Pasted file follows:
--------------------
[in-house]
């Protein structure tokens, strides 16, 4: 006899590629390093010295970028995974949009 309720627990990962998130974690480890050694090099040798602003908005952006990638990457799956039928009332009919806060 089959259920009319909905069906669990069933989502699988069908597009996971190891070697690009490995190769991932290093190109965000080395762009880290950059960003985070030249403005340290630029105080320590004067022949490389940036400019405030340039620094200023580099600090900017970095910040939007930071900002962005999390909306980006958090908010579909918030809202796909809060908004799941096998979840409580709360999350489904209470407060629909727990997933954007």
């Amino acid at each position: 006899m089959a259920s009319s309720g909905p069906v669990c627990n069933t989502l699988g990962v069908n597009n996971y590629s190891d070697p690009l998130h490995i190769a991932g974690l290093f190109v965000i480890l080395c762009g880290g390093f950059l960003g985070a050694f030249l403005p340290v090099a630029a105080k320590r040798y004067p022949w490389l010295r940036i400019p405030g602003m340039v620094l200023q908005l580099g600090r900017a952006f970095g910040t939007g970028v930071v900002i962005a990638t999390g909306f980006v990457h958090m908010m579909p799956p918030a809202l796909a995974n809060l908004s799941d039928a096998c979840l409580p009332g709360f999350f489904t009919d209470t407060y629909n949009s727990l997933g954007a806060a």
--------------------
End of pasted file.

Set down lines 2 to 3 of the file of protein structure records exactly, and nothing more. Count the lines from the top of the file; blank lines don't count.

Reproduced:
């Protein structure tokens, strides 16, 4: 006899590629390093010295970028995974949009 309720627990990962998130974690480890050694090099040798602003908005952006990638990457799956039928009332009919806060 089959259920009319909905069906669990069933989502699988069908597009996971190891070697690009490995190769991932290093190109965000080395762009880290950059960003985070030249403005340290630029105080320590004067022949490389940036400019405030340039620094200023580099600090900017970095910040939007930071900002962005999390909306980006958090908010579909918030809202796909809060908004799941096998979840409580709360999350489904209470407060629909727990997933954007």
């Amino acid at each position: 006899m089959a259920s009319s309720g909905p069906v669990c627990n069933t989502l699988g990962v069908n597009n996971y590629s190891d070697p690009l998130h490995i190769a991932g974690l290093f190109v965000i480890l080395c762009g880290g390093f950059l960003g985070a050694f030249l403005p340290v090099a630029a105080k320590r040798y004067p022949w490389l010295r940036i400019p405030g602003m340039v620094l200023q908005l580099g600090r900017a952006f970095g910040t939007g970028v930071v900002i962005a990638t999390g909306f980006v990457h958090m908010m579909p799956p918030a809202l796909a995974n809060l908004s799941d039928a096998c979840l409580p009332g709360f999350f489904t009919d209470t407060y629909n949009s727990l997933g954007a806060a």